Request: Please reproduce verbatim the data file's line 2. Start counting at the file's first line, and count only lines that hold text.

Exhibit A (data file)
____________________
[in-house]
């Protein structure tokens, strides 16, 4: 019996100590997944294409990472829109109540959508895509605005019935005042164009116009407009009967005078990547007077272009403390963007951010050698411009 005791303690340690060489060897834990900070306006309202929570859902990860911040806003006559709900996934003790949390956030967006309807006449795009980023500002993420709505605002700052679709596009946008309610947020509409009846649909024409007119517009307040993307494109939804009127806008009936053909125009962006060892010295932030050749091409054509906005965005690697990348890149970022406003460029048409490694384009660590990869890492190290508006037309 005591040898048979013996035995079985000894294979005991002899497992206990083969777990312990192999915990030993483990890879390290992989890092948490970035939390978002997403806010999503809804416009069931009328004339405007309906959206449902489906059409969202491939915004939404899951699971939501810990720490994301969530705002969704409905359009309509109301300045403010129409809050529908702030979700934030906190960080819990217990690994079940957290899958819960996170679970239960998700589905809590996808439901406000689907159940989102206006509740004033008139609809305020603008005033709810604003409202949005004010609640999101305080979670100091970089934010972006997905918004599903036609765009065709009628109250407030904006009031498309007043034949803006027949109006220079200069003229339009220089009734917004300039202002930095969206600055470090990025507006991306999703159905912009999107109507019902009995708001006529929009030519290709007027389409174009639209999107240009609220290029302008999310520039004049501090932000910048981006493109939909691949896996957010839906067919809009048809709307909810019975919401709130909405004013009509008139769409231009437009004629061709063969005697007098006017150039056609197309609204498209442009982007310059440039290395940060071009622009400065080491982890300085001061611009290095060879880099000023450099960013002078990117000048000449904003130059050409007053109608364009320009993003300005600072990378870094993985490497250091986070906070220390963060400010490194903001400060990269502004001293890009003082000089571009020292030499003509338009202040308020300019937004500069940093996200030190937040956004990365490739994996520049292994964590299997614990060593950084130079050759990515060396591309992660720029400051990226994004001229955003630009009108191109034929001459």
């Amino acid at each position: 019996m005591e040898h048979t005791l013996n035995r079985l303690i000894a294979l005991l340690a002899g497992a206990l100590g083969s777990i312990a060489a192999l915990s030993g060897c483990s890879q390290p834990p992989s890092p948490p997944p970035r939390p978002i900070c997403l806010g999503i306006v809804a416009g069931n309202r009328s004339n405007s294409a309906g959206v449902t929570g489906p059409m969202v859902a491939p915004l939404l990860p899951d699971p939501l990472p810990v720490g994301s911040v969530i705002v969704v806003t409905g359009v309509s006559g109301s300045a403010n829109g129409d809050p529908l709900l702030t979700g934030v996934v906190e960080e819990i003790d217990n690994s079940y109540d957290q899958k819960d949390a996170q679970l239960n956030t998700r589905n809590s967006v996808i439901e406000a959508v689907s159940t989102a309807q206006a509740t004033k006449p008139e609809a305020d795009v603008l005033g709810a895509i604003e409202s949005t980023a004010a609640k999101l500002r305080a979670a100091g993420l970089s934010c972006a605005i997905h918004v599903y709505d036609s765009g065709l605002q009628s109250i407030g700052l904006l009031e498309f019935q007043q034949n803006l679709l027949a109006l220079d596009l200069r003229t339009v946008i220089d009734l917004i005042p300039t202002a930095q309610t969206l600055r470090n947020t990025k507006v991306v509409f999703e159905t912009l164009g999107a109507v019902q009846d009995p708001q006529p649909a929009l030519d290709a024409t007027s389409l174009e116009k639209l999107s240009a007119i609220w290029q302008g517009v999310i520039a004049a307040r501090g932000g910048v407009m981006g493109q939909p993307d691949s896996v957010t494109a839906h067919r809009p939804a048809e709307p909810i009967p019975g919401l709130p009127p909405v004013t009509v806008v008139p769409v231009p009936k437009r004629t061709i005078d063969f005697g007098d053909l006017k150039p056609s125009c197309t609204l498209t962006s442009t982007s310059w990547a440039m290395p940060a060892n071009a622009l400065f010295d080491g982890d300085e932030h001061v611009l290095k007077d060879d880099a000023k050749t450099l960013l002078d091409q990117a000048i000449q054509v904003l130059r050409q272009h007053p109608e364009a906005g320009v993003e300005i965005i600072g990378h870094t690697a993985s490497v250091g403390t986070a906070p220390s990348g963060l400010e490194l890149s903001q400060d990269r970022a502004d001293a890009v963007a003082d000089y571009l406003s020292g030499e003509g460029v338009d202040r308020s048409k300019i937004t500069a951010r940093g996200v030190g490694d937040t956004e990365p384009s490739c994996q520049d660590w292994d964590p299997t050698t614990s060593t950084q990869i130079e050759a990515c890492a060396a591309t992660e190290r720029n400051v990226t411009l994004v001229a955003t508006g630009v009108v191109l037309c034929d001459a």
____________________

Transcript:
């Protein structure tokens, strides 16, 4: 019996100590997944294409990472829109109540959508895509605005019935005042164009116009407009009967005078990547007077272009403390963007951010050698411009 005791303690340690060489060897834990900070306006309202929570859902990860911040806003006559709900996934003790949390956030967006309807006449795009980023500002993420709505605002700052679709596009946008309610947020509409009846649909024409007119517009307040993307494109939804009127806008009936053909125009962006060892010295932030050749091409054509906005965005690697990348890149970022406003460029048409490694384009660590990869890492190290508006037309 005591040898048979013996035995079985000894294979005991002899497992206990083969777990312990192999915990030993483990890879390290992989890092948490970035939390978002997403806010999503809804416009069931009328004339405007309906959206449902489906059409969202491939915004939404899951699971939501810990720490994301969530705002969704409905359009309509109301300045403010129409809050529908702030979700934030906190960080819990217990690994079940957290899958819960996170679970239960998700589905809590996808439901406000689907159940989102206006509740004033008139609809305020603008005033709810604003409202949005004010609640999101305080979670100091970089934010972006997905918004599903036609765009065709009628109250407030904006009031498309007043034949803006027949109006220079200069003229339009220089009734917004300039202002930095969206600055470090990025507006991306999703159905912009999107109507019902009995708001006529929009030519290709007027389409174009639209999107240009609220290029302008999310520039004049501090932000910048981006493109939909691949896996957010839906067919809009048809709307909810019975919401709130909405004013009509008139769409231009437009004629061709063969005697007098006017150039056609197309609204498209442009982007310059440039290395940060071009622009400065080491982890300085001061611009290095060879880099000023450099960013002078990117000048000449904003130059050409007053109608364009320009993003300005600072990378870094993985490497250091986070906070220390963060400010490194903001400060990269502004001293890009003082000089571009020292030499003509338009202040308020300019937004500069940093996200030190937040956004990365490739994996520049292994964590299997614990060593950084130079050759990515060396591309992660720029400051990226994004001229955003630009009108191109034929001459």